Stromal cells play a central role in promoting the progression of colorectal cancer. Here, we analyze molecular changes within the epithelial and stromal compartments of dysplastic aberrant crypt foci (ACF) formed in the ascending colon, where rapidly developing interval cancers occur. We found strong activation of numerous neutrophil/monocyte chemokines, consistent with localized inflammation. The data also indicated a decrease in interferon signaling and cell-based immunity. The immune checkpoint and T-cell exhaustion gene PDCD1 was one of the most significantly upregulated genes, which was accompanied by a decrease in cytotoxic T-cell effector gene expression. In addition, CDKN2A expression was strongly upregulated in the stroma and downregulated in the epithelium, consistent with diverse changes in senescence-associated signaling on the two tissue compartments.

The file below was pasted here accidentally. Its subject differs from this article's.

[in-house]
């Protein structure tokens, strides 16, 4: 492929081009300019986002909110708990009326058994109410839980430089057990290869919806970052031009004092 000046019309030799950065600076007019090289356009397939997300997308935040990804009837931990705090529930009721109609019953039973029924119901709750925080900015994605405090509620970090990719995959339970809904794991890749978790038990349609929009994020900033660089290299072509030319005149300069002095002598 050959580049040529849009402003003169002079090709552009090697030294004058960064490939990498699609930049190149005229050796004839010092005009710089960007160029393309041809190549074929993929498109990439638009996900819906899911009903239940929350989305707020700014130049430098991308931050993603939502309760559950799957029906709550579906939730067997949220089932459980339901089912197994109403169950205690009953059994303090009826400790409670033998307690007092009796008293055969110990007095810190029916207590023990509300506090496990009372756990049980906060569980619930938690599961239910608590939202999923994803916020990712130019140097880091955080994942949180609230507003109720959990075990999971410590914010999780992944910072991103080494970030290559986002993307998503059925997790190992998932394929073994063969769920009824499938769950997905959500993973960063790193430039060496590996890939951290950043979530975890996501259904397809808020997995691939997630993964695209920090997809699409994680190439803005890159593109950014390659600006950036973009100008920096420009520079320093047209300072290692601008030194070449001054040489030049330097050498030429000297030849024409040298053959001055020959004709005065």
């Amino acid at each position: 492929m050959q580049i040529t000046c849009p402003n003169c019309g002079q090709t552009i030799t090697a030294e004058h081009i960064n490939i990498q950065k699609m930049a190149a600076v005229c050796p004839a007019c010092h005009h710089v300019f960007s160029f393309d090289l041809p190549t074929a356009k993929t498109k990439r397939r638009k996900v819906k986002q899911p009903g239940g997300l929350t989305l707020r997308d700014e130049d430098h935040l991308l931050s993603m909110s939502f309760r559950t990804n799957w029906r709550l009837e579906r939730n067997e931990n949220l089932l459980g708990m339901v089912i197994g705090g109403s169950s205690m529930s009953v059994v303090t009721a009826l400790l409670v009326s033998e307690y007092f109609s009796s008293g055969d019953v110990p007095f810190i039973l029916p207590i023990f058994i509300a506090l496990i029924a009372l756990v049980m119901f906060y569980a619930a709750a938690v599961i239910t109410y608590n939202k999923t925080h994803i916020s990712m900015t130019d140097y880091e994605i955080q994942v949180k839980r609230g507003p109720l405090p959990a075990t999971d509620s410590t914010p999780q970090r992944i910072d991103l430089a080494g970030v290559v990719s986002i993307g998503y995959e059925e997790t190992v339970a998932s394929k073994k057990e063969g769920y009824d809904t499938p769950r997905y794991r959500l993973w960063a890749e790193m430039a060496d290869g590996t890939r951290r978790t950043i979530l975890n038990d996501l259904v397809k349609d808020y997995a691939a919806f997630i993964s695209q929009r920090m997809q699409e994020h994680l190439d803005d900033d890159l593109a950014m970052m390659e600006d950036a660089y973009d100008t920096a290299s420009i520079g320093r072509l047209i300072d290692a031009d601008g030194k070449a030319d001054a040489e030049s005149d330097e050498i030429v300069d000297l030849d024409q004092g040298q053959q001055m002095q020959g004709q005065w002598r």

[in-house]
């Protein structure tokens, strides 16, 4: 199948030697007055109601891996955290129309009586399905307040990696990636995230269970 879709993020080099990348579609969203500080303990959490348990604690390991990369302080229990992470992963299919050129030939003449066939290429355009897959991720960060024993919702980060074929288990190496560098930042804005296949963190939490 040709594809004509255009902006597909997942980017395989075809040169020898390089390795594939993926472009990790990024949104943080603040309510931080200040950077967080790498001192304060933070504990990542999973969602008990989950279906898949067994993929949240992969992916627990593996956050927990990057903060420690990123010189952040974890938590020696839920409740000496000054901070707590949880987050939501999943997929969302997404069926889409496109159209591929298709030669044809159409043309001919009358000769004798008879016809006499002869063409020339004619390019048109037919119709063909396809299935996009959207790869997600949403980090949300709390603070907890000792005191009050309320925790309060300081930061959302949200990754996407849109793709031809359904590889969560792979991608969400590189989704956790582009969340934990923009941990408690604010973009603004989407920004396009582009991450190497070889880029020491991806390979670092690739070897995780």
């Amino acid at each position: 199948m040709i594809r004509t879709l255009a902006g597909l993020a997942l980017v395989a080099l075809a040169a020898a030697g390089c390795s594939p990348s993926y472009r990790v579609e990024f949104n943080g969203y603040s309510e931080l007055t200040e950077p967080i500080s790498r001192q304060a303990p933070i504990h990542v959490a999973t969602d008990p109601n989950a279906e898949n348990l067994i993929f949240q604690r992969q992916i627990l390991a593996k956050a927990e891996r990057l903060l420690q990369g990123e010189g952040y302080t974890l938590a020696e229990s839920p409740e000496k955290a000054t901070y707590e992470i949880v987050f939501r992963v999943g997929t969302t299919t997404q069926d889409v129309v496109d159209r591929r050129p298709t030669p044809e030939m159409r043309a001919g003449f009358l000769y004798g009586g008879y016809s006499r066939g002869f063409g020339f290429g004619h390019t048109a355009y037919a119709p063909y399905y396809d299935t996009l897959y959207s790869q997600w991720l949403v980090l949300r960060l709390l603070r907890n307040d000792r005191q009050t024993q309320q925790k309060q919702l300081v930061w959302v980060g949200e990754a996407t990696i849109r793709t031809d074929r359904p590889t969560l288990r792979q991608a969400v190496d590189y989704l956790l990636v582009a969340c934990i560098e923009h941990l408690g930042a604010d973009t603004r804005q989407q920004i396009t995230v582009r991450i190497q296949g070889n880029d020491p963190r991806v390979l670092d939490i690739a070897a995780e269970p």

Decreased CD8 T-cell infiltration within proximal colon ACF occurs within the context of a robust inflammatory response and potential stromal cell senescence, thus providing new insight into potential promotional drivers for tumors in the proximal colon.